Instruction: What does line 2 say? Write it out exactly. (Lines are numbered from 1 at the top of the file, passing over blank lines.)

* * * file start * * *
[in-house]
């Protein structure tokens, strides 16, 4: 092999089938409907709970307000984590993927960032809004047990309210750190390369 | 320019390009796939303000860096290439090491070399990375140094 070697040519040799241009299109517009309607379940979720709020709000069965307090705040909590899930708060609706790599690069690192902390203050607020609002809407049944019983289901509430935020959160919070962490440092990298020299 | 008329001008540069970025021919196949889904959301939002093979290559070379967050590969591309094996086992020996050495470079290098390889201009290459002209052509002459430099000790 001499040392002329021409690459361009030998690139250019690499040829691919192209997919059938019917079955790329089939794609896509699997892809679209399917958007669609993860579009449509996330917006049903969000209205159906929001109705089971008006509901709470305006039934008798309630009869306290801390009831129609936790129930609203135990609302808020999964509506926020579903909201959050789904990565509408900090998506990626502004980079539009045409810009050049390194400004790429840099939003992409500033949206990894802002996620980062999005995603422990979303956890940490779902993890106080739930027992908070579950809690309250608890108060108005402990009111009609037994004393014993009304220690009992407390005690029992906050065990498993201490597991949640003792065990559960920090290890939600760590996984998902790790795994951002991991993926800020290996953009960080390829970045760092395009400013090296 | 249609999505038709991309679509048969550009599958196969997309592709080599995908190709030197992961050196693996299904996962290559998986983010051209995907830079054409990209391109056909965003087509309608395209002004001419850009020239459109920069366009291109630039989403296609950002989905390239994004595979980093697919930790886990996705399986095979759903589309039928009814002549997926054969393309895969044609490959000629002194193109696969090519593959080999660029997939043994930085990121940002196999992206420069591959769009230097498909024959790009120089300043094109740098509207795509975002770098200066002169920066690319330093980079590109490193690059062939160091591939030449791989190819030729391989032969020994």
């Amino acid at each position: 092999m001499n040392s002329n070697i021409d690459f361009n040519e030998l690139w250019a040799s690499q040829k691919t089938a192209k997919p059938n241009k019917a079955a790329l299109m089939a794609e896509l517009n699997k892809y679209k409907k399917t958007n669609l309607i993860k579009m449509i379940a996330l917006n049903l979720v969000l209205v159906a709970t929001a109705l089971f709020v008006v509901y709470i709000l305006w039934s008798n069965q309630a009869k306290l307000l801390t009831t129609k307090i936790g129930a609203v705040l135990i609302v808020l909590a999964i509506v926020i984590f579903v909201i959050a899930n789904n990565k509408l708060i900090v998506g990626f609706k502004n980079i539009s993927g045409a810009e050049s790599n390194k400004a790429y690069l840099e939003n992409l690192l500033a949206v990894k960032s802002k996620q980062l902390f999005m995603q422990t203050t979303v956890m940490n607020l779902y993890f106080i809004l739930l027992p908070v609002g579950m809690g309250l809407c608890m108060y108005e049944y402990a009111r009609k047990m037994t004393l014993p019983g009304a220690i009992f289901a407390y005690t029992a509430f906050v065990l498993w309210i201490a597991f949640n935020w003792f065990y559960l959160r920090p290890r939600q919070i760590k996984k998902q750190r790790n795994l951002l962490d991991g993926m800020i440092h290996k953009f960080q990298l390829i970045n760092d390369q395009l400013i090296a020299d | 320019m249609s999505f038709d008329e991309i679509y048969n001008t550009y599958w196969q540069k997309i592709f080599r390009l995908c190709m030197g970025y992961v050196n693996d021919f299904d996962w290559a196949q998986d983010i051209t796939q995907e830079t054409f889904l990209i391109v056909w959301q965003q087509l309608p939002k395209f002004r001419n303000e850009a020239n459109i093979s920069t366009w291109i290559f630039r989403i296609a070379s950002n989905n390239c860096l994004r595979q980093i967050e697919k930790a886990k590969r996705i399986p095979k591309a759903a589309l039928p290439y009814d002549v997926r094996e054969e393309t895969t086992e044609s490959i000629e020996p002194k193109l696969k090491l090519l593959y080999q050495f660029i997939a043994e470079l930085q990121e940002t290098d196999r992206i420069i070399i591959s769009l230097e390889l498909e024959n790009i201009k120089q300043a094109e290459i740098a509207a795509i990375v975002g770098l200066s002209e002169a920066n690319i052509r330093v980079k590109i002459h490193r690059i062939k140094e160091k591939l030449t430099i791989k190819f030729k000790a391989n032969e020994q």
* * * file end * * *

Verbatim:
């Protein structure tokens, strides 16, 4: 092999089938409907709970307000984590993927960032809004047990309210750190390369 | 320019390009796939303000860096290439090491070399990375140094 070697040519040799241009299109517009309607379940979720709020709000069965307090705040909590899930708060609706790599690069690192902390203050607020609002809407049944019983289901509430935020959160919070962490440092990298020299 | 008329001008540069970025021919196949889904959301939002093979290559070379967050590969591309094996086992020996050495470079290098390889201009290459002209052509002459430099000790 001499040392002329021409690459361009030998690139250019690499040829691919192209997919059938019917079955790329089939794609896509699997892809679209399917958007669609993860579009449509996330917006049903969000209205159906929001109705089971008006509901709470305006039934008798309630009869306290801390009831129609936790129930609203135990609302808020999964509506926020579903909201959050789904990565509408900090998506990626502004980079539009045409810009050049390194400004790429840099939003992409500033949206990894802002996620980062999005995603422990979303956890940490779902993890106080739930027992908070579950809690309250608890108060108005402990009111009609037994004393014993009304220690009992407390005690029992906050065990498993201490597991949640003792065990559960920090290890939600760590996984998902790790795994951002991991993926800020290996953009960080390829970045760092395009400013090296 | 249609999505038709991309679509048969550009599958196969997309592709080599995908190709030197992961050196693996299904996962290559998986983010051209995907830079054409990209391109056909965003087509309608395209002004001419850009020239459109920069366009291109630039989403296609950002989905390239994004595979980093697919930790886990996705399986095979759903589309039928009814002549997926054969393309895969044609490959000629002194193109696969090519593959080999660029997939043994930085990121940002196999992206420069591959769009230097498909024959790009120089300043094109740098509207795509975002770098200066002169920066690319330093980079590109490193690059062939160091591939030449791989190819030729391989032969020994």